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Tim Cook Says Apple is Always Focused on 'Products and People' Over Wall Street Expectations

Fast Company today published an interview with Tim Cook after naming Apple the world's most innovative company yesterday.

Image Credit: Fast Company/Ioulex Photography

Apple's CEO primarily reflected on the iPhone maker's culture and approach that has led to products such as the iPhone X, Apple Watch, AirPods, and HomePod, and as to be expected, he talked up the company he runs.

Cook said Apple's focus is always on "products and people," for example, rather than the company's earnings results or stock price.
Fast Company: What makes a good year for Apple? Is it the new hit products? The stock price?

Tim Cook: Stock price is a result, not an achievement by itself. For me, it's about products and people. Did we make the best product, and did we enrich people's lives? If you’re doing both of those things–and obviously those things are incredibly connected because one leads to the other—then you have a good year.
Apple is "not in it for the money" with Apple Music, for instance, according to Cook, who says the streaming music service is more about ensuring that artists are funded in order to have a "great creative community."
Fast Company: Music has always been part of the Apple brand. Apple Music has had a lot of user growth, but streaming is not a major money­maker. Do you think about streaming as a potential stand-alone profit area, or is it important for other reasons?

Tim Cook: […] Music is a service that we think our users want us to provide. It's a service that we worry about the humanity being drained out of. We worry about it becoming a bits-and-bytes kind of world, instead of the art and craft.

You're right, we're not in it for the money. I think it's important for artists. If we're going to continue to have a great creative community, [artists] have to be funded.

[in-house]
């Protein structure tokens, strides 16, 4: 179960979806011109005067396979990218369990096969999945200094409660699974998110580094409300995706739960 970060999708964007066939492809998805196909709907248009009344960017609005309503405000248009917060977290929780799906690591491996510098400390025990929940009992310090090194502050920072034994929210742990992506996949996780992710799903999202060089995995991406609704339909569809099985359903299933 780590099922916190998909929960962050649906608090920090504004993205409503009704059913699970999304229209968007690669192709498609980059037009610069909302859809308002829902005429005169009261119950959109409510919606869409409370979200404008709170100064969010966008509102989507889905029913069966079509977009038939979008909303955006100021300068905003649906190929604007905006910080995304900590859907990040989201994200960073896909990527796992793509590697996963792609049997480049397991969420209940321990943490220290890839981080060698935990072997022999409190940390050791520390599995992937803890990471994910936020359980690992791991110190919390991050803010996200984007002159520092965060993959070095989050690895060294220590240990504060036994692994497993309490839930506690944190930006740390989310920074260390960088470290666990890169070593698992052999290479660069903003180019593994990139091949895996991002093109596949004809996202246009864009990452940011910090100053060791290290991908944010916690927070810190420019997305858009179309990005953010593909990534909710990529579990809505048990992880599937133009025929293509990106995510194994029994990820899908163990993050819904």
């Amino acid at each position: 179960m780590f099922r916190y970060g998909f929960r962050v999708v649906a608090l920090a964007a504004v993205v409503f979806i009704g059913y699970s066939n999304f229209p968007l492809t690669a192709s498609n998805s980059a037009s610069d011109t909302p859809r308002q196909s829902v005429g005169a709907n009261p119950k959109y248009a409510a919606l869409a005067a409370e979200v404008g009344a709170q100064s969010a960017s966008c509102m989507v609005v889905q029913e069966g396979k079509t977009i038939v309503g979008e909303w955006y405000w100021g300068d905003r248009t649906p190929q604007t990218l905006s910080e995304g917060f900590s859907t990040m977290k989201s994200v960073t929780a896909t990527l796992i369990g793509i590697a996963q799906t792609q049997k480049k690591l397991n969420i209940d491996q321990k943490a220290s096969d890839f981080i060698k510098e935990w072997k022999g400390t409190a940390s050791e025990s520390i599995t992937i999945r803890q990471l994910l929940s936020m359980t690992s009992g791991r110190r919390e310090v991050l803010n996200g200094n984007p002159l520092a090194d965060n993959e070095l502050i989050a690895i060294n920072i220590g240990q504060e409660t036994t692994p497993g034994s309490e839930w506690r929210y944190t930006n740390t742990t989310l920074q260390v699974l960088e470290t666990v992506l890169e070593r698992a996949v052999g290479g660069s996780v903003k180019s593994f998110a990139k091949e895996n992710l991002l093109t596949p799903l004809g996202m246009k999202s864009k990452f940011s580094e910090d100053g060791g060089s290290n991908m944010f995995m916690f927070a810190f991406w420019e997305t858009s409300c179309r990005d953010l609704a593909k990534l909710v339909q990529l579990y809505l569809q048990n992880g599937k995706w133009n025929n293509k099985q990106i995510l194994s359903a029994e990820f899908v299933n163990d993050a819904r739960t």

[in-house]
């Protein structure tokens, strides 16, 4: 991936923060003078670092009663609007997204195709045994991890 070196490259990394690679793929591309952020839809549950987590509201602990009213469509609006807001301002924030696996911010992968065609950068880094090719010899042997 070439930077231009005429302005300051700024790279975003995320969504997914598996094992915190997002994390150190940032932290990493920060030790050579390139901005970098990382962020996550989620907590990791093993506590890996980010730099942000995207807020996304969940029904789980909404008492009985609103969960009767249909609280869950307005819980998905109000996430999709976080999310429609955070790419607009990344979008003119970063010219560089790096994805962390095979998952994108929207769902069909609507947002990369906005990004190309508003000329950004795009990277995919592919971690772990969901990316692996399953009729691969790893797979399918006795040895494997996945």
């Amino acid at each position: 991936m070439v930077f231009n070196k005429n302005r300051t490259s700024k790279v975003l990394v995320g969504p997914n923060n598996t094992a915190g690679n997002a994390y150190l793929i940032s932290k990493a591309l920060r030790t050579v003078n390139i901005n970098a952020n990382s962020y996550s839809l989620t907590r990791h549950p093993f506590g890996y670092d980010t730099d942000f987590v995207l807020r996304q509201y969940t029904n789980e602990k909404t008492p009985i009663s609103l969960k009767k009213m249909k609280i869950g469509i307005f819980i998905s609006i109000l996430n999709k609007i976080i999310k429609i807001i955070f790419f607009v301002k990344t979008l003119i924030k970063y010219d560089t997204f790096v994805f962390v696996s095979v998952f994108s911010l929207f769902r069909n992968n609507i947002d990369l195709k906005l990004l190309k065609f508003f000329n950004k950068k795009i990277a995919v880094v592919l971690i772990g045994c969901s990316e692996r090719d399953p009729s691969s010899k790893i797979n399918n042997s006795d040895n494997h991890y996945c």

He added that Apple is an "outlier" in the sense that Wall Street has "little to no effect" on the company—which is the world's most valuable.
Fast Company: Do the investment markets make innovation harder? Or does Wall Street motivate change?

Tim Cook: The truth is, it has little to no effect on us. But we are an outlier. More generally, if you look at America, the 90-day clock [measuring results by each fiscal quarter] is a negative. Why would you ever measure a business on 90 days when its investments are long term?
Cook said what drives Apple is creating products that "change the world for the better" with innovative new features.
Tim Cook: Take iPhone X, the portrait-lighting feature. This is something that you had to be a professional photographer with a certain setup to do in the past. Now, iPhone X is not a cheap product, but a lighting rig–these things were tens of thousands, hundreds of thousands of dollars.
He added that one of Apple's unique qualities is patience in perfecting its products, rather than rushing to be first to the market.
Fast Company: Sometimes Apple takes the lead, introducing unique features–Face ID, for instance. Other times you're okay to follow, as long as you deliver what you feel is better, like HomePod, which is not the first home speaker. How do you decide when it's okay to follow?

Tim Cook: I wouldn't say "follow." I wouldn’t use that word because that implies we waited for somebody to see what they were doing. That's actually not what's happening. What's happening if you look under the sheets, which we probably don't let people do, is that we start projects years before they come out. You could take every one of our products–iPod, iPhone, iPad, Apple Watch–they weren't the first, but they were the first modern one, right?

In each case, if you look at when we started, I would guess that we started much before other people did, but we took our time to get it right. Because we don't believe in using our customers as a laboratory. What we have that I think is unique is patience. We have patience to wait until something is great before we ship it.
Cook's comments are similar to ones he has shared in the past, and the interview portrays Apple in the best possible way, but the full article is still a worthwhile read for those who want more perspective about the company's beliefs.



Top Rated Comments

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8 months ago
Didn't even read half and I can already say "Yeah right":rolleyes:

Fast Company: What makes a good year for Apple? Is it the new hit products? The stock price?

Tim Cook: Stock price is a result, not an achievement by itself. For me, it's about products and people. Did we make the best product, and did we enrich people's lives? If you're doing both of those things-and obviously those things are incredibly connected because one leads to the other--then you have a good year.